Michigan State University

Michigan State suspends employee over Hitler's image appearing on videoboards

The image was shown before Saturday's football game against Michigan

Aaron J. Thornton/Getty Images

Michigan State athletic director Alan Haller said he has suspended an employee involved in allowing Adolf Hitler's image to be shown on videoboards before playing No. 2 Michigan.

The employee, who was not named, will be paid pending an investigation that will help to determine potential action in the future. Haller said no one in the department viewed the entire video, exposing a failure in its process.

“Antisemitism must be denounced,” Haller said in a statement Sunday night. “The image displayed prior to Saturday night’s game is not representative of who we are and the culture we embody. Nevertheless, we must own our failures and accept responsibility.

The creator and producer of The Quiz Channel on YouTube, which includes Hitler’s image as part of a quiz, said the school didn't ask for permission to use his content or pay him for it and defended his decision to include the question on his platform.

“It’s an absolutely normal trivia question, shown in an inappropriate setting,” Floris van Pallandt wrote on his YouTube page. “Ignoring the dark facets of history is by no means the answer, on the contrary.”

The channel is publicly available and free for users.

While the Wolverines were finishing off a 49-0 win over the Spartans on Saturday night, Michigan State spokesman Matt Larson apologized that the inappropriate content was displayed more than an hour before kickoff.

“MSU will not be using the third-party source going forward and will implement stronger screening and approval procedures for all videoboard content in the future,” Larson said.

Michigan State streamed The Quiz Channel, which had 40 questions in its latest video, including asking where was Hitler born with his image before showing Austria as the answer. The previous question asked, “In Star Trek, what color was Spock's blood?” before green was shown as the answer.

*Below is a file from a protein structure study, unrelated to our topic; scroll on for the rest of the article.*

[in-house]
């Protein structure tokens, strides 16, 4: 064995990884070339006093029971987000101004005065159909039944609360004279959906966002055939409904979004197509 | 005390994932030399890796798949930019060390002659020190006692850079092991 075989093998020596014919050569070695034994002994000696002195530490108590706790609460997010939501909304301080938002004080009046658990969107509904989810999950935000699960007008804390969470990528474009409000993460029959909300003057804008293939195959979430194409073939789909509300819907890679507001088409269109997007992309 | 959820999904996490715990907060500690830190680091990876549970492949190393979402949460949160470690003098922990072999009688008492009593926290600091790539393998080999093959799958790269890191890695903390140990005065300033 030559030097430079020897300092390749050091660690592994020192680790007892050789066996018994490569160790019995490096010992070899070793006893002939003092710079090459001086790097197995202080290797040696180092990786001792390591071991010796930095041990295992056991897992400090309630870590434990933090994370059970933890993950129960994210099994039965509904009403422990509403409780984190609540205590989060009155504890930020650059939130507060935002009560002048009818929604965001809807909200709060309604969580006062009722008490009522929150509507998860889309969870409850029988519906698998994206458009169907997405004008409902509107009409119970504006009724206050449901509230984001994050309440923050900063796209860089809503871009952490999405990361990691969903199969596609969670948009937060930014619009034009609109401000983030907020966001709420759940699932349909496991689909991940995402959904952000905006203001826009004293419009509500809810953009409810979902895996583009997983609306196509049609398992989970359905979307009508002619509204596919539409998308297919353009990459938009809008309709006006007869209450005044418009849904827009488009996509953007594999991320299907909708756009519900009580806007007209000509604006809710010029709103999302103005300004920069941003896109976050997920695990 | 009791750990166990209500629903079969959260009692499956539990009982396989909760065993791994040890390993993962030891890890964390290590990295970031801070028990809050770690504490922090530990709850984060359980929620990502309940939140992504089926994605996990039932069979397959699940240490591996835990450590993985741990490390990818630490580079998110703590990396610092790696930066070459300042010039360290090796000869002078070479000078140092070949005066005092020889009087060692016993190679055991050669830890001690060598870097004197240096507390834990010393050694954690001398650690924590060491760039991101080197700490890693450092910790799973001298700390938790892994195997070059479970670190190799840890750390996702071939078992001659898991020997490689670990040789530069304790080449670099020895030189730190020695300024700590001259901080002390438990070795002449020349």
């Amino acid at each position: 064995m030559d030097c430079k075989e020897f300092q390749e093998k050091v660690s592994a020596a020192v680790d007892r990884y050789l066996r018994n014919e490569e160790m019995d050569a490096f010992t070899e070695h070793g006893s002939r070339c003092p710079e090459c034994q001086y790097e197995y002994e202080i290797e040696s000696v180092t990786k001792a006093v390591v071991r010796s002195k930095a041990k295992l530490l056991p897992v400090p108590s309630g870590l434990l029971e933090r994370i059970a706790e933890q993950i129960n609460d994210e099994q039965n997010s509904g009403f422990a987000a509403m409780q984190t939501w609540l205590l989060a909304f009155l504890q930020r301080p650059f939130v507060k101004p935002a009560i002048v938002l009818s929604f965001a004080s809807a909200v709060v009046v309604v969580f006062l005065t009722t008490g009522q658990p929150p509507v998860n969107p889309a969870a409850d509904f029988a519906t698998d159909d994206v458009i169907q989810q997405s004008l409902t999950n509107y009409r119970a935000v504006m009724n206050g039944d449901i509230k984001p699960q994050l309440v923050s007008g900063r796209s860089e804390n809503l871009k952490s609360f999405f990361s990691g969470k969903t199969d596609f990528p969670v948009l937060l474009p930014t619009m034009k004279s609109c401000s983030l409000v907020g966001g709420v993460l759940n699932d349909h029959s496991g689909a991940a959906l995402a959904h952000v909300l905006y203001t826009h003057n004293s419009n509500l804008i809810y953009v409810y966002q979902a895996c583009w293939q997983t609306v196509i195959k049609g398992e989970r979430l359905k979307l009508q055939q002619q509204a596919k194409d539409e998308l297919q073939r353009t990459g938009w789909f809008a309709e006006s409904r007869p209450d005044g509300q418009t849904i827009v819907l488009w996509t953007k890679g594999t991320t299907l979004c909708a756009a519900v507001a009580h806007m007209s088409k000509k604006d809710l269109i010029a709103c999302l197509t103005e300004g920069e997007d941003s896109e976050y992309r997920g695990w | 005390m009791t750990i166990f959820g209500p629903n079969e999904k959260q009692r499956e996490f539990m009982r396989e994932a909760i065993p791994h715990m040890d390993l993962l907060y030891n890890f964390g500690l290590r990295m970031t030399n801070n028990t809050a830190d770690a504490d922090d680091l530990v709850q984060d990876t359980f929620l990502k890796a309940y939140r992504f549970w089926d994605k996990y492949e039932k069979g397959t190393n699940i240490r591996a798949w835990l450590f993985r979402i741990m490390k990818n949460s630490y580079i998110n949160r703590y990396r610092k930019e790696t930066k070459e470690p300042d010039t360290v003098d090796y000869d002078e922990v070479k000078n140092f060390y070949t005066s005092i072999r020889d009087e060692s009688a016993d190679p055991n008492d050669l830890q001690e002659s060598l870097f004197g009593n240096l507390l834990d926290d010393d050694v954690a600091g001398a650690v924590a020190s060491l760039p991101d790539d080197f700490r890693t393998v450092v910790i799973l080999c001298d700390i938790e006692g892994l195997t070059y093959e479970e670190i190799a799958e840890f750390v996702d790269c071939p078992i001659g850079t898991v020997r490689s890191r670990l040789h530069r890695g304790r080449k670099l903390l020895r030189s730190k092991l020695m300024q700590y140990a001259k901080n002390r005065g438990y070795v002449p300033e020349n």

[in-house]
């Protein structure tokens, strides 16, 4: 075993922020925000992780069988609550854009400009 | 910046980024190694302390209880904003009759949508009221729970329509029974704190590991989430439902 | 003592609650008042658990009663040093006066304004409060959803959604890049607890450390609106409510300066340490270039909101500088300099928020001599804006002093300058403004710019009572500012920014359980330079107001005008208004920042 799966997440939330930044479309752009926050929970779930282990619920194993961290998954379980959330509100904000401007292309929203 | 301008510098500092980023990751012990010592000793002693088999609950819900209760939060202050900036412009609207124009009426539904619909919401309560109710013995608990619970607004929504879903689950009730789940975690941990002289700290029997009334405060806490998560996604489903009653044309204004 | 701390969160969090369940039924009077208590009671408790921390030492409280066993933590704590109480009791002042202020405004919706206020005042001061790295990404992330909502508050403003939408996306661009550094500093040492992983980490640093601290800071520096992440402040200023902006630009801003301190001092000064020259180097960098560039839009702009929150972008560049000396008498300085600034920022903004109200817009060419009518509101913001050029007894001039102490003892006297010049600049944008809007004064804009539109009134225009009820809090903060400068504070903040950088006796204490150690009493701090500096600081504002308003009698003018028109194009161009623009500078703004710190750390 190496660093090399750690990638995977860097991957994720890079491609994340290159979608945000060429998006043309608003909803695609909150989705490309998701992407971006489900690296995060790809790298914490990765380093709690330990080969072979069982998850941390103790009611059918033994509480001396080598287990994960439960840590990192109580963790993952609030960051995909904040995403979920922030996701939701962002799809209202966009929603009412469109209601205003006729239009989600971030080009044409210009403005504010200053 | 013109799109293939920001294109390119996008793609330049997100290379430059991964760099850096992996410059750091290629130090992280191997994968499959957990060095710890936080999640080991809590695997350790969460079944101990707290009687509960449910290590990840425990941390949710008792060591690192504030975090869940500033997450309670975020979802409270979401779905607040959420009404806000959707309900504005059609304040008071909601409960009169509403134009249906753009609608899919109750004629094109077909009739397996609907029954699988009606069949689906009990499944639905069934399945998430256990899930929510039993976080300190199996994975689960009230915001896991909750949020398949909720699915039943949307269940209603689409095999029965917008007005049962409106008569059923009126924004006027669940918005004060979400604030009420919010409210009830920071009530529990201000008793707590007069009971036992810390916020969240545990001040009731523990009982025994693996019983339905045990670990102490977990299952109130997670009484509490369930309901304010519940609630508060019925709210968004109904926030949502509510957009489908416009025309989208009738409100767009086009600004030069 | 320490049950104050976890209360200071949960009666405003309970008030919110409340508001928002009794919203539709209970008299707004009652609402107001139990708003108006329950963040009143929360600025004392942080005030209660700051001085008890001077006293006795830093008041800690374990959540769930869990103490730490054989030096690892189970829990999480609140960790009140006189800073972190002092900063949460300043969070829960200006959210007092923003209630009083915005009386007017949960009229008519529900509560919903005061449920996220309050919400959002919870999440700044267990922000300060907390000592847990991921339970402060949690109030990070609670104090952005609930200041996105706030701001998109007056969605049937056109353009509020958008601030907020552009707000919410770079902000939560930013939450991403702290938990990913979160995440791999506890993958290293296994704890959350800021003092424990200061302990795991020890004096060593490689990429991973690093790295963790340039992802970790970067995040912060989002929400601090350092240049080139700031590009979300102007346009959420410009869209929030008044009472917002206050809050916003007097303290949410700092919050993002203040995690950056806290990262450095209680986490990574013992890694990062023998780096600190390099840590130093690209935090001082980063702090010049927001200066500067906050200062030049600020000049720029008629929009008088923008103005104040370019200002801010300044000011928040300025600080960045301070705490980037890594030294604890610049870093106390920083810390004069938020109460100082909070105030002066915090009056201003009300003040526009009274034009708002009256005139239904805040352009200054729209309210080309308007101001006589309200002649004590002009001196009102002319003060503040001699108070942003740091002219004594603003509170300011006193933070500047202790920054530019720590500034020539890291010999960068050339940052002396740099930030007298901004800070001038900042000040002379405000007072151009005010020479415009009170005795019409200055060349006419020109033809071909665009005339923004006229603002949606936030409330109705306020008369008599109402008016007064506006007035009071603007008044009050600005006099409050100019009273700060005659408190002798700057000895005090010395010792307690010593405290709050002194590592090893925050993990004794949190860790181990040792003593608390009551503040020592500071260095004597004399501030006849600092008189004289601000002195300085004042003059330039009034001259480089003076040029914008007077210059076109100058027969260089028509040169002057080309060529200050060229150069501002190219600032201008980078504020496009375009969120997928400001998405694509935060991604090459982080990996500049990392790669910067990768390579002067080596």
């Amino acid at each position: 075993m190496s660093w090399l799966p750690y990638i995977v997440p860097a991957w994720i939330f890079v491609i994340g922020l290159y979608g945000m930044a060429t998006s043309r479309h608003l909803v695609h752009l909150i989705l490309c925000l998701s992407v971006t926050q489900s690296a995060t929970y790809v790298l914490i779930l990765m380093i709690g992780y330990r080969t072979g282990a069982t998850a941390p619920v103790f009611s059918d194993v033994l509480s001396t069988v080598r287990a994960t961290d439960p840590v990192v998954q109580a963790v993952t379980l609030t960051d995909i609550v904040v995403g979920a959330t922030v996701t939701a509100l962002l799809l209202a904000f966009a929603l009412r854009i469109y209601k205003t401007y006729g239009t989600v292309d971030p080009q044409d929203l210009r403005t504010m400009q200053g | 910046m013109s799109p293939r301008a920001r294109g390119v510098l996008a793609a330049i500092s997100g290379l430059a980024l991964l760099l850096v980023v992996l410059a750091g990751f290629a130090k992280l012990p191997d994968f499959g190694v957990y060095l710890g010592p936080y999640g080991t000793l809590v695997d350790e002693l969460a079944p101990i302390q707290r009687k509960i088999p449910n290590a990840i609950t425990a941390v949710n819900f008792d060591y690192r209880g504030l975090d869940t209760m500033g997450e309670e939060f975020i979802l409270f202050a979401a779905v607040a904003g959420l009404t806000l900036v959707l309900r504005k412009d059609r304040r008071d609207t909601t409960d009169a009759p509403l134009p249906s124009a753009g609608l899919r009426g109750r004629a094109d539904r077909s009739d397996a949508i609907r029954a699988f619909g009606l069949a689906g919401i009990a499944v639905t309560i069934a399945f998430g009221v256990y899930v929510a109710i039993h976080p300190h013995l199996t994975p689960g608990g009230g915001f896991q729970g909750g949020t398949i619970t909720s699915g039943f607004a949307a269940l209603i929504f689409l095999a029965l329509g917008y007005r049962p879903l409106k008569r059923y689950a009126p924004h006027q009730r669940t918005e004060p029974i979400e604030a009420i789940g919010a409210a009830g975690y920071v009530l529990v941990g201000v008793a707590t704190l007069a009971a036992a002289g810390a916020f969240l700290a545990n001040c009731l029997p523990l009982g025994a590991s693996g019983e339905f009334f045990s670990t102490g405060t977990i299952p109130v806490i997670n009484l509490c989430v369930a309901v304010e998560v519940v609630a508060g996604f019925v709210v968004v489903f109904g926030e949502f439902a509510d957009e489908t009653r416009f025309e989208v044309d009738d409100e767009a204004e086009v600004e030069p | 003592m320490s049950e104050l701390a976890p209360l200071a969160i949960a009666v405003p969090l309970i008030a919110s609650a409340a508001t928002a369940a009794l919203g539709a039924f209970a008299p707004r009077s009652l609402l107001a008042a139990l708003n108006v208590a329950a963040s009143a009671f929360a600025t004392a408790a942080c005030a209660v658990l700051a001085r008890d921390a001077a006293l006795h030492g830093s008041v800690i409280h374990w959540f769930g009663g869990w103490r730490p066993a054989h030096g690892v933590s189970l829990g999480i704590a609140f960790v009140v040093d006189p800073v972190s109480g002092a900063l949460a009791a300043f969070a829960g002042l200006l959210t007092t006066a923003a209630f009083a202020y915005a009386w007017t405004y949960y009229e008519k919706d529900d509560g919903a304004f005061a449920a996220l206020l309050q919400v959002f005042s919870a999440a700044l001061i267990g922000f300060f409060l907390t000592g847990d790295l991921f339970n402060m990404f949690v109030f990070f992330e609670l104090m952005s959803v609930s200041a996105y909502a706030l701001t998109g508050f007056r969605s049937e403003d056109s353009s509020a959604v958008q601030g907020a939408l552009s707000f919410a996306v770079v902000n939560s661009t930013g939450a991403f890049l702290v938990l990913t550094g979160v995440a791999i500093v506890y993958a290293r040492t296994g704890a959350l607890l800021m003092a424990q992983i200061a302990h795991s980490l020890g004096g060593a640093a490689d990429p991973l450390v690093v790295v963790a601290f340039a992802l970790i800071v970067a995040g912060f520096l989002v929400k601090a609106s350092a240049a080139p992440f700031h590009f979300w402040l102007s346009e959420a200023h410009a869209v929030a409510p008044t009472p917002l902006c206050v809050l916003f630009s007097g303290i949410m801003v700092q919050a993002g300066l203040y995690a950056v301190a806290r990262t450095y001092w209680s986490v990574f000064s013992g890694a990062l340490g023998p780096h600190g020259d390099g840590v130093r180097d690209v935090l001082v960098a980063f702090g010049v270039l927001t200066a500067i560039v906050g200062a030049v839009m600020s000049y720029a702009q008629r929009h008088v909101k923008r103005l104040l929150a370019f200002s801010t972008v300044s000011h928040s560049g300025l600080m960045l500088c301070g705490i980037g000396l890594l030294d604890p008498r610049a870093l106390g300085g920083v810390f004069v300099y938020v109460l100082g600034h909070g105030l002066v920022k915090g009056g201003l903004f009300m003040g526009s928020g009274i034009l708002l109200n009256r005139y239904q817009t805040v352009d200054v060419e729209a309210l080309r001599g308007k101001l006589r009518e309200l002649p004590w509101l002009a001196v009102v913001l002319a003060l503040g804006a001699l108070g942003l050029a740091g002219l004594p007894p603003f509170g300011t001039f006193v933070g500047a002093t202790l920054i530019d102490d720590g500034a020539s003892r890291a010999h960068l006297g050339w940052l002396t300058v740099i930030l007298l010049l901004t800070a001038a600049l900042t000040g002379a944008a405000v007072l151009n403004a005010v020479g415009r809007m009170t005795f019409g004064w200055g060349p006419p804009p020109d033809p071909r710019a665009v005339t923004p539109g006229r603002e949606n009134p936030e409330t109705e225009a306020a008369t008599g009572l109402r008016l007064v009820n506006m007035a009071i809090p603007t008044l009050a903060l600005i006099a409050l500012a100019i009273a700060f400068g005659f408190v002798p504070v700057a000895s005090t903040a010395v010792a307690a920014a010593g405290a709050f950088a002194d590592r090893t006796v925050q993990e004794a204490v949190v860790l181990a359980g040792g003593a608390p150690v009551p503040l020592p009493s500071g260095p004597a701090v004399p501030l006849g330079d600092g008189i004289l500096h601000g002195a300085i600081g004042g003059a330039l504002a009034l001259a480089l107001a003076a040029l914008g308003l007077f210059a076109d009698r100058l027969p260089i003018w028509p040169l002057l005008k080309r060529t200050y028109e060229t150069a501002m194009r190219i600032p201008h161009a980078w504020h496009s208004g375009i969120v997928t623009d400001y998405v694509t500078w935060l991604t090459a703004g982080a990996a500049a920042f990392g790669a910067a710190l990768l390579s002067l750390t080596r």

“I am deeply sorry for the image displayed at Spartan Stadium, which made many of our community feel alienated and unsafe,” interim university President Teresa Woodruff said Sunday. “It was unacceptable. I asked last evening for a full review of this university event and will take all necessary steps to align our messages and actions to our values.

“I will work with our Jewish community and every member of minoritized populations to ensure Spartans feel that this is a place where everyone can live, work, go to class and attend events that are welcoming.”

Later Sunday, Haller apologized and said his department is responsible for all content on its videoboards.

“Ultimately, it is my responsibility to make sure all those who interact with Spartan Athletics feel safe, valued and respected,” Haller said. “The image was harmful to our communities, especially our Jewish community which is currently experiencing a rise in antisemitism, including acts of violence.”

Haller said he will reach out to Jewish-community groups in the East Lansing-area and on campus to tell them personally how the department failed and provide a chance to give feedback.

“I understand our response might be met with skepticism," Haller said. "That skepticism is warranted, and we will do all that is necessary to earn back your trust.”

Copyright AP - Associated Press
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